He was a widower with no children, but he was blessed with money, many nieces and nephews — and a unique plan for deciding who should benefit from his generosity.
By the time he was in his mid-80s, his nieces and nephews believed the impression he gave that he had trouble hearing. They gathered often for holidays and family events, and they talked about how much they liked — or disliked — their uncle.
At his 90th birthday party, he stood to say a few words of thanks. "I've been waiting to say these words for the last few years: I can hear perfectly. I have always had perfect hearing, and I have heard everything you have ever said to me and about me."
As a stunned silence swept the room, he proceeded to tell them what he had heard — and later used that information as he prepared his will.
That's one of the stories in a new book by Barry M. Fish and Les Kotzer, "Where There's an Inheritance: Stories from Inside the World of Two Wills Lawyers."
I have previously discussed Les, a wills attorney in Toronto, and his other books, "The Family Fight: Planning to Avoid It" and "The Family War: Winning the Inheritance Battle."
While those books focused on the nuts and bolts of wills and estates and avoiding family inheritance disputes, this new tome gives people a look behind the closed doors of a wills lawyer's office.
"It's seeing life through a different set of eyes," Les says, noting that he is sharing wrenching, touching and funny experiences.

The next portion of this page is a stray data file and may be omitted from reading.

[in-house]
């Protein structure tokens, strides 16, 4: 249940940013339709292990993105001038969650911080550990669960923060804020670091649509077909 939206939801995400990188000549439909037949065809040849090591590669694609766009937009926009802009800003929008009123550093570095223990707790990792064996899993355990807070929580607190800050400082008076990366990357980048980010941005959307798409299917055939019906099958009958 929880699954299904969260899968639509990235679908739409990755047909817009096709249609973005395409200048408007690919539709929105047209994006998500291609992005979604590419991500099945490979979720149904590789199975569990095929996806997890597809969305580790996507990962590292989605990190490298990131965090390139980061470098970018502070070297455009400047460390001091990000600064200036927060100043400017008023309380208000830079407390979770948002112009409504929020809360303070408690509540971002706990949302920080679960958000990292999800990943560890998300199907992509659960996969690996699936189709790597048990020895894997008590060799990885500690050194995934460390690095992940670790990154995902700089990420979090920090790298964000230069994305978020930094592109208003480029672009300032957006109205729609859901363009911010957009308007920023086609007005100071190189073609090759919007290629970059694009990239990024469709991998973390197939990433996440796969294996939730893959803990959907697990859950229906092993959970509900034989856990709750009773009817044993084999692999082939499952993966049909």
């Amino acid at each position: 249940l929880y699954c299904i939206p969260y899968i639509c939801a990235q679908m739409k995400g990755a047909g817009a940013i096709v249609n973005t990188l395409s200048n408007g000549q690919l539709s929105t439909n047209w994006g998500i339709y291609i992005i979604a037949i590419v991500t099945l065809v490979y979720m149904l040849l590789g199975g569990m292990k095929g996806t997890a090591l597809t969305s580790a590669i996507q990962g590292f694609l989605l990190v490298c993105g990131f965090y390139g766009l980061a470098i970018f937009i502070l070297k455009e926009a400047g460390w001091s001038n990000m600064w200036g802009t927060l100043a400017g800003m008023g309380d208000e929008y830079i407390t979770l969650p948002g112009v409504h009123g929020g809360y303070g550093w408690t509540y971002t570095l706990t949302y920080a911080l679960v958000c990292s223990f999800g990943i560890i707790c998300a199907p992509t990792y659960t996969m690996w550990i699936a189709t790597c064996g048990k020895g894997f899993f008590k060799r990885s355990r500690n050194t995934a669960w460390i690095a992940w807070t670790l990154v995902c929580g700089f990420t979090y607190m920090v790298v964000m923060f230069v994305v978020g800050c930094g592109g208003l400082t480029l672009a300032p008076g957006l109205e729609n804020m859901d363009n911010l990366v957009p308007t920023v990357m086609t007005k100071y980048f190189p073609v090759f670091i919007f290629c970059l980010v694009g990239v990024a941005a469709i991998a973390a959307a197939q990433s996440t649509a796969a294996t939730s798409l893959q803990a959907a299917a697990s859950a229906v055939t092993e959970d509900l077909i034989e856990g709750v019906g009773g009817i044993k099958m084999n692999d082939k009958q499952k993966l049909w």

"Through that you will learn what people did right, what some people did wrong, and what mistakes people made."
The book includes plenty of stories about angry family members committing unbelievable acts of rage and revenge. But it also includes some touching moments.
Les says one that touched him personally was the story of a woman named Rachel. She called Les and asked him to help her write a will, but said she had not been out of the hospital for more than a year and likely would die soon. Rachel agreed to find someone to drive her to his office for the appointment — and probably her last trip outside.
The day of the appointment was windy, cold and rainy. Les was swamped with work, got caught in an accident over his lunch hour and was not having a good day. When Rachel arrived, he went out to the van she traveled in and saw her looking out the window, beaming, as she watched the rain.
"Then she turns to me and says to me, 'Mr. Kotzer, isn't it a beautiful day?' Here I was hating that day, and here's a woman who's dying telling me, 'Isn't it a beautiful day?' I thought, if people hear a story like that, it may change their lives, and help them appreciate the days that they have," Les says.
Whether the stories are touching or horrifying, he says, they can be instructive for people who are planning the disposition of their estates. And Les says he has seen more interest in such planning since the economy turned sour.
"With the recession happening, there are a lot of kids moving back home," he says.
"I was on a (radio) show where a woman calls me up and says, 'You've got to warn all parents out there about their own children.' … You've got to be careful."
Les says the book may serve as a wake-up call for people.
"Secrecy is not golden," he says. "Talk to your kids. Talk to your parents. Get these things worked out now. … And do the proper documents. Understand what these things mean."
Les says people who want to buy a copy of the book can call 877-439-3999 or go online to www.inheritancestories.com.
And whatever else you do, plan now to make sure your own experiences are more touching than scary.
If you have a comment or question about estate planning or a different personal finance issue, send it to firstname.lastname@example.org or to the Deseret News, P.O. Box 1257, Salt Lake City, UT 84110.